Blepharitis is a common eye problem that causes your eyelids to become inflamed. It commonly affects the part of your eyelid where your eyelashes grow. Complete recovery from blepharitis may be difficult because the condition tends to recur. As a result, this eye problem usually becomes chronic and commonly requires long-term care. Fortunately, it does not usually cause permanent visual damage.
Blepharitis has two types: the anterior and posterior blepharitis.
Anterior blepharitis occurs when the outside front portion of the eyelid is involved. This is the area where your eyelashes are attached. This type can be caused by bacterial infection (e.g. Staphylococcus) and scalp dandruff (seborrheic dermatitis).
Posterior blepharitis affects the inner portion of your eyelid, the eyelid part where it is in contact with your eye. Like the anterior blepharitis, posterior blepharitis can be caused by seborrheic dermatitis and acne rosacea-a skin condition characterized by redness and inflammation of the skin.
Symptoms of blepharitis may include:
• Burning sensation in your eye/s
• Watery eyes
• Itching in your eyelids
• Redness and swelling in your eyelids
• Redness of your eyes
• Crusting of your eyelashes upon awakening
• Photophobia or sensitivity to light
Because blepharitis often becomes chronic, long-term and ongoing care is often necessary. For uncomplicated blepharitis, keeping your lids clean and free of crusts may be all that is needed to manage your symptoms. The National Eye Institute (NEI) recommends application of warm compresses on your eyelids to loosen the formed crusts. Use a cotton swab dipped in a mixture of water and baby shampoo to lightly scrub your eyelid. Use warm water to rinse your eyes.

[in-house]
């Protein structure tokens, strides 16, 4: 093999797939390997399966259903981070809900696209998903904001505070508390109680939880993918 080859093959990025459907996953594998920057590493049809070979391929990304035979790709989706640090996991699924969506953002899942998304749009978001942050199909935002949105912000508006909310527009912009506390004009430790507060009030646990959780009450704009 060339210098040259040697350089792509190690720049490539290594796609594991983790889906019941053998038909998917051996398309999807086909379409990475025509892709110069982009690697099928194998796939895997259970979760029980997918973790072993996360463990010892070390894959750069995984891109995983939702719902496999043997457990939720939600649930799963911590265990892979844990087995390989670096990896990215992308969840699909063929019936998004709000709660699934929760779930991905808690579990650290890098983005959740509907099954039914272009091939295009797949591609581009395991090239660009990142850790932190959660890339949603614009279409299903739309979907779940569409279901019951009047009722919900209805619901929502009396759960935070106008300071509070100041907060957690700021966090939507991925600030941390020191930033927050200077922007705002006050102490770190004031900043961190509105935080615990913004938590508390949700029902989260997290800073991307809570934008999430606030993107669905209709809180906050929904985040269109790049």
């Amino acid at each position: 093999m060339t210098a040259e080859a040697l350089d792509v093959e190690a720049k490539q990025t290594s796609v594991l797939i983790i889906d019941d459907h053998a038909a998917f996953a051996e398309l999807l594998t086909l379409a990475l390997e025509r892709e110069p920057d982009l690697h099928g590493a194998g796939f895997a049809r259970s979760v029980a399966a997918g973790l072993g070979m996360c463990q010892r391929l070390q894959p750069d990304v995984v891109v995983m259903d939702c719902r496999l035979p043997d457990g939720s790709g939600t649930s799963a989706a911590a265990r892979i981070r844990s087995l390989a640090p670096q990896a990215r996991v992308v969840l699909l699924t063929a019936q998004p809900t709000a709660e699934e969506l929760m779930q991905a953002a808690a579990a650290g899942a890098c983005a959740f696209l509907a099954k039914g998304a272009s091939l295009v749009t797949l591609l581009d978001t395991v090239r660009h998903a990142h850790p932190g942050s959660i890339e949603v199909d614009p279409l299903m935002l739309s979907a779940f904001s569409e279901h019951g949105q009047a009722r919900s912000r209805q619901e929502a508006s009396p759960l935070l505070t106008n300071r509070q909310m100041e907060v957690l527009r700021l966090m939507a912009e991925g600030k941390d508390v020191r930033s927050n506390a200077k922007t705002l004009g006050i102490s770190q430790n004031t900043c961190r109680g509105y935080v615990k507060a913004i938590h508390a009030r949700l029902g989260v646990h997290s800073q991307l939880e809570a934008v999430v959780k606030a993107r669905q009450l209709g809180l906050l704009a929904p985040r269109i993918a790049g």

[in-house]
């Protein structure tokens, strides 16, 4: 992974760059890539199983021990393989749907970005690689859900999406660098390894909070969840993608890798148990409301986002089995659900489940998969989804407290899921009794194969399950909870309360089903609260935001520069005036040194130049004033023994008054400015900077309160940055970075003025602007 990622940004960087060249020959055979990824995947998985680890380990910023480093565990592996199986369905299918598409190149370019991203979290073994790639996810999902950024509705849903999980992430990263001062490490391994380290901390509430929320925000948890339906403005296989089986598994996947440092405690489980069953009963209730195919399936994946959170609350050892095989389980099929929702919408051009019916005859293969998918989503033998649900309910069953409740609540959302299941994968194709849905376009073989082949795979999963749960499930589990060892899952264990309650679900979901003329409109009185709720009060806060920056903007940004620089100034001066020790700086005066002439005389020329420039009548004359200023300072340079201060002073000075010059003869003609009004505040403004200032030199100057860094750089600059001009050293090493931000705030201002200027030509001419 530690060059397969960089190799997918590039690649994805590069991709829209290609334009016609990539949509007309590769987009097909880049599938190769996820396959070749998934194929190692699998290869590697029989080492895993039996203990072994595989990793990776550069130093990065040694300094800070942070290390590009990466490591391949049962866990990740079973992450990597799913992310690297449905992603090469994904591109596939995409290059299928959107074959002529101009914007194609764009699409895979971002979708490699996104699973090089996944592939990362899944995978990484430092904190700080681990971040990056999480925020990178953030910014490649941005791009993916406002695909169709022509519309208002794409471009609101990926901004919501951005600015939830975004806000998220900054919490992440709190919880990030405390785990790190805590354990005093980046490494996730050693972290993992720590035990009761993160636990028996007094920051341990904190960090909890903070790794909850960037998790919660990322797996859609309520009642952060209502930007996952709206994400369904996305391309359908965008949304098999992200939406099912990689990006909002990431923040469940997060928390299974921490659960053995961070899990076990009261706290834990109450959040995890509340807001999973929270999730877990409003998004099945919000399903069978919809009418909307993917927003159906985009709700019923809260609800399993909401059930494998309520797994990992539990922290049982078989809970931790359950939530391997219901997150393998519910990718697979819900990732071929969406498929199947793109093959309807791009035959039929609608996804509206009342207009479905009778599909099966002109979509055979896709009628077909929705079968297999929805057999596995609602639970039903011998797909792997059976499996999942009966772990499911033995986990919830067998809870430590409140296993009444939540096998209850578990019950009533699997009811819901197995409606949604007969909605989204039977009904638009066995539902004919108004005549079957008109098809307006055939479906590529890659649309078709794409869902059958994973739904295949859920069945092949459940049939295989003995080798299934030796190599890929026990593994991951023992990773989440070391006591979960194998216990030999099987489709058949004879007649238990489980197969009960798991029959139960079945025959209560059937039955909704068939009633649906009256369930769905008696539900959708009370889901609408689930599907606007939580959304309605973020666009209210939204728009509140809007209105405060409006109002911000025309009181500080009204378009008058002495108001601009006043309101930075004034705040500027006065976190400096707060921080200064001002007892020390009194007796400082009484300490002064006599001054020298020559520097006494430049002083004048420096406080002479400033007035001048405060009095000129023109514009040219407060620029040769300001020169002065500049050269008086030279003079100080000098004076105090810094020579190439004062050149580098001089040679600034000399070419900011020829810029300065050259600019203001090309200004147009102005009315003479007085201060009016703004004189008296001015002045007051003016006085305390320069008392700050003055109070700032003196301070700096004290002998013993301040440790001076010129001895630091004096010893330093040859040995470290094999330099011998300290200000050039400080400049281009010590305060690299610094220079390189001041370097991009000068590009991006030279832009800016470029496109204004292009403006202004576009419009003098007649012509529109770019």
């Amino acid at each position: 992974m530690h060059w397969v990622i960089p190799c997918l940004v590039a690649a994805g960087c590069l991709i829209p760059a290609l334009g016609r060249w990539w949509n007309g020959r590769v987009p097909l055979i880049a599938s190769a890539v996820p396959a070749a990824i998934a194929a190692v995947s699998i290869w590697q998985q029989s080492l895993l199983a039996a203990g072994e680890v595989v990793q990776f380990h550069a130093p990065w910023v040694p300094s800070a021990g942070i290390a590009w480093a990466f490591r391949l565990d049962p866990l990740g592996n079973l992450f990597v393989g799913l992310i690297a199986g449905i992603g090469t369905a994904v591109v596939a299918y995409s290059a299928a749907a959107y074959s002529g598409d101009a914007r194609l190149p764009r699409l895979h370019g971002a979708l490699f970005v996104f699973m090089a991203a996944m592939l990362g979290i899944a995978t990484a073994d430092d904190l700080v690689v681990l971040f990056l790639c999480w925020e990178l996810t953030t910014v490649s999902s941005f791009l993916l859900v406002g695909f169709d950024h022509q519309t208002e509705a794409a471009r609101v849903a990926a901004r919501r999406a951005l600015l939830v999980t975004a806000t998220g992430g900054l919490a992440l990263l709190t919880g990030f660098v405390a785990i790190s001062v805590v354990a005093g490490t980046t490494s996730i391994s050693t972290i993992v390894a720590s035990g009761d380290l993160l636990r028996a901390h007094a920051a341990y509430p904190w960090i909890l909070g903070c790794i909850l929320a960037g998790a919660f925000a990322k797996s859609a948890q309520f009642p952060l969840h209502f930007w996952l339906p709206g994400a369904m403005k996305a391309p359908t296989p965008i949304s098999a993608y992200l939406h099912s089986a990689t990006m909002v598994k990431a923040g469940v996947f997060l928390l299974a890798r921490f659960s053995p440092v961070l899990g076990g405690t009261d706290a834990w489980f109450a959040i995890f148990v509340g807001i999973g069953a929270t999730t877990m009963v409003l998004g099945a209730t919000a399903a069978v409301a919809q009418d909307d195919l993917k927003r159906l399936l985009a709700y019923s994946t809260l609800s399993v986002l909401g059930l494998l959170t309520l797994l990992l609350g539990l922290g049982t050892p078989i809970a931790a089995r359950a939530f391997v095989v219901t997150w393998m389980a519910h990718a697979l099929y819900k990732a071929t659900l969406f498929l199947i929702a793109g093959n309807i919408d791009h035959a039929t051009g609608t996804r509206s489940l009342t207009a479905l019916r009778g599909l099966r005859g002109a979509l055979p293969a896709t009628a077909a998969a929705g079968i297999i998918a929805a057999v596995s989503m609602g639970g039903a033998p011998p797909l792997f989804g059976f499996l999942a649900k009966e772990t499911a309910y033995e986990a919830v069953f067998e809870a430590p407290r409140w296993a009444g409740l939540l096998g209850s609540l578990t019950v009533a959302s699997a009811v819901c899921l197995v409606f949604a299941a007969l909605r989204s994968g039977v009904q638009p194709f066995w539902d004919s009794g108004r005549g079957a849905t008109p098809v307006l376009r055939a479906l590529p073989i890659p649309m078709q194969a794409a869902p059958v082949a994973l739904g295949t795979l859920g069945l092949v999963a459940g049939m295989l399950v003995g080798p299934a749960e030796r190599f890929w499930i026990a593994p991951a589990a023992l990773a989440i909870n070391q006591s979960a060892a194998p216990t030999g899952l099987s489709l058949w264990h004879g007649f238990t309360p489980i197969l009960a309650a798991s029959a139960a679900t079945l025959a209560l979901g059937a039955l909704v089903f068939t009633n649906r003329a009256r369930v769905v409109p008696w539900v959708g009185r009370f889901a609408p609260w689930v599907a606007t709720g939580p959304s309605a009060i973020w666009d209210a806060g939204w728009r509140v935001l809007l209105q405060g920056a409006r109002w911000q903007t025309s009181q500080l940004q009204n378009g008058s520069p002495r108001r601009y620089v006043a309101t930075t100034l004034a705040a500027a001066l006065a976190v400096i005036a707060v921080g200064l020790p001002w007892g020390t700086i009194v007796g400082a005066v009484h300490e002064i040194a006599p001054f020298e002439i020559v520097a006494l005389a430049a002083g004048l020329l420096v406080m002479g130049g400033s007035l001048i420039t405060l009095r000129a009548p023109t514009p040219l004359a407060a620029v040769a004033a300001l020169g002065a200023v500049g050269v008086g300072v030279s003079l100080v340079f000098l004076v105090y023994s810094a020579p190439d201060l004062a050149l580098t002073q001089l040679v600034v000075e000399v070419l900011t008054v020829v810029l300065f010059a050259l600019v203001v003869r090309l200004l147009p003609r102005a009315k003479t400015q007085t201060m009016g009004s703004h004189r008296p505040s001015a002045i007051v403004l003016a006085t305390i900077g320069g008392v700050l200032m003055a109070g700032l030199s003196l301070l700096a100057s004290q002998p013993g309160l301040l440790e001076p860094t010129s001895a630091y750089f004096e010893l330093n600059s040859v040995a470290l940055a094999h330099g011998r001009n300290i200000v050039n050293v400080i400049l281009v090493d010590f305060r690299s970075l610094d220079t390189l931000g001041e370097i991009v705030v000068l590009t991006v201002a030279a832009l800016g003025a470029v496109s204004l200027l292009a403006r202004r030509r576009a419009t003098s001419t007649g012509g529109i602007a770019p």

Severe cases of blepharitis may require medications. Your eye care professional may prescribe antibiotics or steroid eyedrops to help control inflammation in your eyes and lids.
If you have scalp dandruff, the NEI also recommends use of a anti-dandruff shampoo.
Your doctor may also recommend other treatment options to manage the underlying cause.
Blepharitis can sometimes lead to complications including:
Sty: A sty is a red tender bump on the eyelid. It can be caused by an acute infection of the oil glands in the eyelids.
Chalazion: The condition can occur after the development of a stye. Chalazion is a firm lump that develops due to the oil glands of the eyelids becoming inflamed. The lump is usually painless. However, if it becomes infected, it may also cause redness and pain in the eyelids
Chronic conjunctivitis: Blepharitis may lead to recurring cycles of conjunctivitis, also called pink eye.
National Eye Institute. Facts about Blepharitis. http://www.nei.nih.gov/health/blepharitis/blepharitis.asp. Accessed on October 21, 2010.
MedlinePlus, National Library of Medicine. Rosacea. http://www.nlm.nih.gov/medlineplus/rosacea.html. Accessed on October 21, 2010.
National Institute of Arthritis and Musculoskeletal and Skin Diseases. Questions and Answers about Rosacea. http://www.niams.nih.gov/Health_Info/Rosacea/default.asp. Accessed on October 21, 2010.